Written Answer by Mr Tharman Shanmugaratnam, Deputy Prime Minister & Minister for Finance and Minister for Manpower, to Parliamentary Question on the Revision of CPF Minimum Sum
Assoc Prof Fatimah Lateef: To ask the Deputy Prime Minister and Minister for Manpower whether the increase in the CPF Minimum Sum can be withheld till a next review, especially for certain segments of the population who need it the most, as many Singaporeans are feeling the impact of inflation.
Mrs Lina Chiam: To ask the Deputy Prime Minister and Minister for Manpower how many CPF account holders aged 55 years and above do not meet the current CPF minimum sum of $131,000 and the new minimum sum of $139,000 that will be effective from 1 July 2012, respectively.
Mr Tharman Shanmugaratnam:
The Minimum Sum, or MS, is meant to provide members with a monthly income to support a basic standard of living in retirement. Members set aside in their CPF Retirement Account the MS that is applicable to them when they turn 55. Members are not affected by the MS adjustments that take place after they turn 55.
We have been gradually raising the MS by $4,000 in real terms (or 2003 dollars) to reach the target of $120,000 in real value in 2013, as recommended by the Economic Review Committee in 2003. The actual increases in the MS are adjusted for inflation each year.
In 2011, CPI inflation was however significantly higher, mainly because of higher imputed rentals on owner-occupied homes and the spike in COE prices. The actual cost of living for 55 year olds did not go up by as much as this headline inflation rate; they own their homes, and the imputed rentals on their homes do not mean any expenditure. We therefore decided not to adjust the MS by the full amount implied by the increase in headline CPI. The increase in MS for 2012 is hence about one third lower than what it would have been. We are therefore not aiming to reach the target of a $120,000 MS in real terms (2003 dollars) in 2013. Instead, we are spreading out the remaining increases and will now reach the target MS in 2015 instead.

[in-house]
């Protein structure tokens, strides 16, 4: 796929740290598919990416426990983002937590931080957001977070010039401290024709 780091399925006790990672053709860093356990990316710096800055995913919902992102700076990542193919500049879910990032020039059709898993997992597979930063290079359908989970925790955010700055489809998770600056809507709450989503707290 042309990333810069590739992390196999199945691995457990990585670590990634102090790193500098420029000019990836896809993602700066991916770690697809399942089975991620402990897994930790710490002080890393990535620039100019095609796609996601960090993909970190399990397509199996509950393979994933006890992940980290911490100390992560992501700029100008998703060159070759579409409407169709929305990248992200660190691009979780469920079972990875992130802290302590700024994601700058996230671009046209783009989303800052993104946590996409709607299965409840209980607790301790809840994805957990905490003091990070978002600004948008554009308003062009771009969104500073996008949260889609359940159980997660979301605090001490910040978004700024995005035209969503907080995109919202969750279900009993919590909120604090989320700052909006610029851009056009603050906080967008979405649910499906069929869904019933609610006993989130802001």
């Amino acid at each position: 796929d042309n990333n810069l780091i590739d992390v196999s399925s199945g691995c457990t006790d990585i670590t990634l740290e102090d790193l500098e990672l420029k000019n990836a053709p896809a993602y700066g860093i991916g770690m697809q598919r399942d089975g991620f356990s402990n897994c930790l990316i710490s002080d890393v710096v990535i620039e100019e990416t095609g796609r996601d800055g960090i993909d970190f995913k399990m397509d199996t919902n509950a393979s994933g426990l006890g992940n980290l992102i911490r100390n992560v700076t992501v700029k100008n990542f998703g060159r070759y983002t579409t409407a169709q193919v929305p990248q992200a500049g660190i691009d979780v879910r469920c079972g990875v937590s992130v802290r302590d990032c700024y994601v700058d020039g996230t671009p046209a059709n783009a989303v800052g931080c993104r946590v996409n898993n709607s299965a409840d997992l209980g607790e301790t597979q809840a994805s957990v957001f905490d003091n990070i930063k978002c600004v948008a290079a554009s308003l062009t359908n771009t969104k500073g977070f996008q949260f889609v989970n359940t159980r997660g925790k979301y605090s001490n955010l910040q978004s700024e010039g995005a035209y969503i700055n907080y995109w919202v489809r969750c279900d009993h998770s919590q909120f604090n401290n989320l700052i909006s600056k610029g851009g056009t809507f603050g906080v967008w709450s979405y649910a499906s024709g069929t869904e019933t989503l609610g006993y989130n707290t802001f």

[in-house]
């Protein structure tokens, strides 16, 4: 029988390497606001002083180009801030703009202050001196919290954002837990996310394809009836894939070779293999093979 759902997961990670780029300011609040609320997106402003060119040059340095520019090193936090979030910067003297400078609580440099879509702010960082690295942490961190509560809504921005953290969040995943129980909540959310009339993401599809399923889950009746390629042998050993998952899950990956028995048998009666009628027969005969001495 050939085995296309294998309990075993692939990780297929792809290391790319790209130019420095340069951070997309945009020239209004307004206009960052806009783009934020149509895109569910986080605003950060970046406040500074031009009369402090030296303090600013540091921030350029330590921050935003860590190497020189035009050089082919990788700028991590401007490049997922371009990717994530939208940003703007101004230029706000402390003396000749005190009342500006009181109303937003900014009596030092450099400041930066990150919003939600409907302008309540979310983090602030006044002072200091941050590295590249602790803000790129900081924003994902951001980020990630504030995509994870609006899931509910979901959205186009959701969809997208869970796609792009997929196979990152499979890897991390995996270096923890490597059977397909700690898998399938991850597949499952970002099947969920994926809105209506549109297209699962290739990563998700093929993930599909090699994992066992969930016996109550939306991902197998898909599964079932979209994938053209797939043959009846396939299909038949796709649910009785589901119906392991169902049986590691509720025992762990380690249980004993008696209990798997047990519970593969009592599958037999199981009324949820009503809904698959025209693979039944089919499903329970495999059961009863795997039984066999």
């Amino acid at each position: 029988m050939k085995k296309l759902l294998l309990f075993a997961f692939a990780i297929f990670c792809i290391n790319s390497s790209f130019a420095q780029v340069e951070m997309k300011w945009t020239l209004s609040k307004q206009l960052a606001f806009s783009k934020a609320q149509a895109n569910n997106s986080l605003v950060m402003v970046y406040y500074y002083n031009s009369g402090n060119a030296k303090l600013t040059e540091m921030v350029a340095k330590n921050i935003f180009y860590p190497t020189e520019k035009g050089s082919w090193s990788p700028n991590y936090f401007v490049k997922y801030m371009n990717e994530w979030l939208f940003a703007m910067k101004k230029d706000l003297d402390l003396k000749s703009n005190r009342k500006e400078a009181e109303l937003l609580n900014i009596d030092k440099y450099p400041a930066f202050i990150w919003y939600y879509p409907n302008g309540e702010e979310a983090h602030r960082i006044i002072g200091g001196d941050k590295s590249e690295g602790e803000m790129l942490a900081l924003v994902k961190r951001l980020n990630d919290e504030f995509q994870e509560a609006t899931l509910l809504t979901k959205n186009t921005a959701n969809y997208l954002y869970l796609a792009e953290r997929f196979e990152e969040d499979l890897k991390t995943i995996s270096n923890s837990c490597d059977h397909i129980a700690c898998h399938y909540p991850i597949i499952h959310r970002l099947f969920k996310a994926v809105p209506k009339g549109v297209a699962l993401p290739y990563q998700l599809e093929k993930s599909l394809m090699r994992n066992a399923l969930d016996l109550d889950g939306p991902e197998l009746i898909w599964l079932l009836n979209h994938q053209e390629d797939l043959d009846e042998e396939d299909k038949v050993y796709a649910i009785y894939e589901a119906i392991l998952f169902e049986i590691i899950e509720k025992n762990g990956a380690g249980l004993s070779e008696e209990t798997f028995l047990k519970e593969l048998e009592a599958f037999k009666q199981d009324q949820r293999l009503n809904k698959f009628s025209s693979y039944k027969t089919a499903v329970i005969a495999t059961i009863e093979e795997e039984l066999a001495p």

Even as the MS has been gradually raised, the percentage of active CPF members who met their MS has been improving over the years. For the cohort who turned 55 in 2011, 45% of active members attained their applicable MS, even after taking into account the lump-sum withdrawals they had made from their CPF accounts when they turned 55. This is an improvement over the 36% for those who turned 55 in 2007.1 We expect the MS attainment rate to increase with each successive cohort, as educational profiles improve and incomes rise.
For older Singaporeans who may not have met their MS, a key factor is that many of them have invested a large part of their CPF savings in their homes. For many members, their house is likely to be the biggest financial asset they own, which can be tapped on to supplement their retirement income if necessary. It is therefore important that we provide avenues to help members do so. The Silver Housing Bonus and the enhanced Lease Buyback Scheme, announced at this year‟s Budget, are meant to facilitate this.
We have also enhanced the Minimum Sum Topping-Up (MSTU) Scheme over the years to allow members to set aside more retirement savings for both themselves and their loved ones. We announced in April this year that the MSTU scheme will be expanded beyond spouses, parents, grandparents and siblings, such that those who make top ups to their parents-in-law and grandparents-in-law will also enjoy tax relief. We encourage members to take advantage of this scheme to bolster their own and their loved ones‟ retirement savings.
1 MS attainment for members who turned 55 in 2008, 2009 and 2010 were 34%, 38% and 41% respectively.